Gregory composed presidential prayers (the Gregorian Sacramentary) and oversaw musical development (Gregorian chant.)
Pope St Gregory I was probably the most influential pope of the first millenium. Both a contemplative and a man of action, he established the papal states and sent missionaries to England. Along with Ambrose, Augustine and Jerome, he is one of the four Fathers of the Western Church. Patrick Duffy tells his story.
Gregory was born in Rome in 540, the son of a Roman senator. He received a good education and served as an administrator in the city as his father had also done. When his father died in 573 he made over his estates to the Church and had seven monasteries founded mostly in Sicily. He turned the family house on the Coelian Hill in Rome into a monastery and spent four years there in intense asceticism and prayer before becoming a deacon and priest.
Papal legate in Constantinople
Pope Pelagius II (579-590) sent Gregory as papal legate to the court of the emperor at Constantinople. On his return after six years he became abbot of the monastery on the Coelian Hill. Three years later a flood caused the Tiber to burst its banks destroying the city’s grain stores and an outbreak of the plague. Gregory organised practical help and following this, was elected pope in 590.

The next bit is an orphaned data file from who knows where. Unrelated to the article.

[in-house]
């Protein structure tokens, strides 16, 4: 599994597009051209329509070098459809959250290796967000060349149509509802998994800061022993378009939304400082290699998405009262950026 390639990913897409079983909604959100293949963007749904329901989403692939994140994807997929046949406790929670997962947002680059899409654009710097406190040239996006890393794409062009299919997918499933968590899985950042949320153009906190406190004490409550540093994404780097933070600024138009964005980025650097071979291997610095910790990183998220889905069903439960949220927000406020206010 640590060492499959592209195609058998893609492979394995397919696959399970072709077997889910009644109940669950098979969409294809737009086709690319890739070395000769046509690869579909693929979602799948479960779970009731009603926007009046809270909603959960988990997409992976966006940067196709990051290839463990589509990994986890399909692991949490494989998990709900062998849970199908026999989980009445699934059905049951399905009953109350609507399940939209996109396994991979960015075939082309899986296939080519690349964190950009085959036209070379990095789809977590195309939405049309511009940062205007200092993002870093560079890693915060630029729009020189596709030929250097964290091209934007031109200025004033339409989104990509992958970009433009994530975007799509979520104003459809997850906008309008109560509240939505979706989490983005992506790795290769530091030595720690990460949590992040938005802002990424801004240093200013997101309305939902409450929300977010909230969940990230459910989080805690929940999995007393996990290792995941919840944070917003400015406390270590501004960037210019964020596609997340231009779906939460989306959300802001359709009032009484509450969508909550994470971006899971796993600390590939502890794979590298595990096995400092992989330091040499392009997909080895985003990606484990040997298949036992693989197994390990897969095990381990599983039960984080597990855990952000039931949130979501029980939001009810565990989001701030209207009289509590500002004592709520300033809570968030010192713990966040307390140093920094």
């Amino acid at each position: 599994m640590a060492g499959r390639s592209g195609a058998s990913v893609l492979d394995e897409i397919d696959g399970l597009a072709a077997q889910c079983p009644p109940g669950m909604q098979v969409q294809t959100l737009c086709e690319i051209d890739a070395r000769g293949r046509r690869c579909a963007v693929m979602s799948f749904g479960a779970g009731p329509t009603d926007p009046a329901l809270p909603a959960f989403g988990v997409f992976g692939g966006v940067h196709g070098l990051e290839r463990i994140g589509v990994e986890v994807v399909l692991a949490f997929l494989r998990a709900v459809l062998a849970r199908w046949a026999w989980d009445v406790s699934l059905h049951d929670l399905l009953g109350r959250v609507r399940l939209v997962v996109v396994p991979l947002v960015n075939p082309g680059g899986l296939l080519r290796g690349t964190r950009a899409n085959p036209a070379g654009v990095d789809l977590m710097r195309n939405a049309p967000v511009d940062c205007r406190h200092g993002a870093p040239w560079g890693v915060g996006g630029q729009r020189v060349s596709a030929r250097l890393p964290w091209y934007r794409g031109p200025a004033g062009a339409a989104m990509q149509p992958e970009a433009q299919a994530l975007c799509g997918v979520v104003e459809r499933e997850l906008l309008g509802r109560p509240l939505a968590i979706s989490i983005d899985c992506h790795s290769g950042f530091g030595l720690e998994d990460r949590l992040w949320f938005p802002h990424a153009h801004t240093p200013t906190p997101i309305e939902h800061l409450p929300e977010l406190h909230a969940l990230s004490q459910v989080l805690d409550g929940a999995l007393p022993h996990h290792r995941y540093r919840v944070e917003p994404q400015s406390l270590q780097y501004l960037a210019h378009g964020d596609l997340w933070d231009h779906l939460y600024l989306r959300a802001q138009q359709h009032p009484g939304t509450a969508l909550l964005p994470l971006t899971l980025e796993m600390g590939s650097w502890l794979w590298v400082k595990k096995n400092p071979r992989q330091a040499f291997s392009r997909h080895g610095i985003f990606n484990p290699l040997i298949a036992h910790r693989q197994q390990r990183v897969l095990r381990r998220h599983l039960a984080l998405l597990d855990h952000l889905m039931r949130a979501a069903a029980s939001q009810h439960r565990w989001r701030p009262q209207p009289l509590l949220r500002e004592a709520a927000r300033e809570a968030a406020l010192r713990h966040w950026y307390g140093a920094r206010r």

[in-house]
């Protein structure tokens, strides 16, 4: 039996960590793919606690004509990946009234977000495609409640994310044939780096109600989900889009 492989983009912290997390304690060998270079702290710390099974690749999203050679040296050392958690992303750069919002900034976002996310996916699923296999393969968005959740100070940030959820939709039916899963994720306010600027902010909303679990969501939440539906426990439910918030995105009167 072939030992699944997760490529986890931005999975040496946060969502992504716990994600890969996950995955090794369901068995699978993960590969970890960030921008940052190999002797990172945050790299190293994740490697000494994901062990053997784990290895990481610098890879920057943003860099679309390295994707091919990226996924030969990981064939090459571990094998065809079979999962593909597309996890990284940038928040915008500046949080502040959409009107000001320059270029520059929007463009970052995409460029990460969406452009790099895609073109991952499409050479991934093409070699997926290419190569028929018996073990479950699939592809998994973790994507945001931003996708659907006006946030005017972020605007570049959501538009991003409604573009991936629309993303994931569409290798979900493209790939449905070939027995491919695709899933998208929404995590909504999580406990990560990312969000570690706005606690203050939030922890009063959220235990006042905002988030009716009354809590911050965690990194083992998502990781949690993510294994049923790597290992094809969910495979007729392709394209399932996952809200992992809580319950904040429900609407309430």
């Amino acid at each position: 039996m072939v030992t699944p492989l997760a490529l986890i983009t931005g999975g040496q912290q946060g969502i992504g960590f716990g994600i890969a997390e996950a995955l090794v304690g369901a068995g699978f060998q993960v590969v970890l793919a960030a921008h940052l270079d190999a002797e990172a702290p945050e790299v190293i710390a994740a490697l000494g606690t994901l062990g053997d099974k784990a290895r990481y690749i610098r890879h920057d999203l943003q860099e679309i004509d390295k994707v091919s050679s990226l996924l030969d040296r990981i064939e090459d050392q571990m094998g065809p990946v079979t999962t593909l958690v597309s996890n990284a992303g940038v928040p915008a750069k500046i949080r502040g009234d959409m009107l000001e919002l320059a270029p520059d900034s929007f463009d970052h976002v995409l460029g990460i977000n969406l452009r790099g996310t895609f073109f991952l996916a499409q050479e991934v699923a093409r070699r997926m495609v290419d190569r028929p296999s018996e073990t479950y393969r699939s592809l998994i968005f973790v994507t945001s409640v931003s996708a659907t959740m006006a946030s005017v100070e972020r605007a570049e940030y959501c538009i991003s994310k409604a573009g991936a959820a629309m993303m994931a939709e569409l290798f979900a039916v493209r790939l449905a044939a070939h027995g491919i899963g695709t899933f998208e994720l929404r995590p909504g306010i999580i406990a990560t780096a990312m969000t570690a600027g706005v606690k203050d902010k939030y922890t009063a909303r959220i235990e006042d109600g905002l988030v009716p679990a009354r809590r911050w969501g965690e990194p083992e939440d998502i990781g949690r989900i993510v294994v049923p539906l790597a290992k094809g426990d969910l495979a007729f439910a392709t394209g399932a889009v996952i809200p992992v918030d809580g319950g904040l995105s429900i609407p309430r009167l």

Papal states and peace initiatives
Through estates owned by the papacy he secured the Roman food supply, thus unwittingly starting the idea of the papal states. He made peace with the Lombards, who were Arians, and with the Visigoths in Spain.
Missionaries to England
Gregory sent Augustine and missionaries to England. The story is that he was so impressed by the blond beauty of Anglo-Saxon slaves he saw for sale in the Roman forum that he had them liberated so they could be trained as missionary monks. Hence the famous saying: non Angli, sed angeli.
Liturgy and writings
Keenly interested in the liturgy, Gregory composed presidential prayers (the Gregorian Sacramentary) and oversaw musical development (Gregorian chant). He also wrote extensively: his Dialogues record the life of St Benedict and in his Moralia in Job he gives a literal, allegorical and moral exposition of the text of the Book of Job to promote Christian ethical teaching.
Influence and papal power
Gregory was probably the most influential pope of the first millennium. Only two other popes, both saints, are called “the Great” – Leo I (440-461) and Nicholas I (858-867). Gregory saw himself as the leader of a Christian society, “God’s consul”, as the epitaph on his tombstone says. But he was also the one who first applied to himself as pope the title borrowed from St Augustine, “the servant of the servants of God”.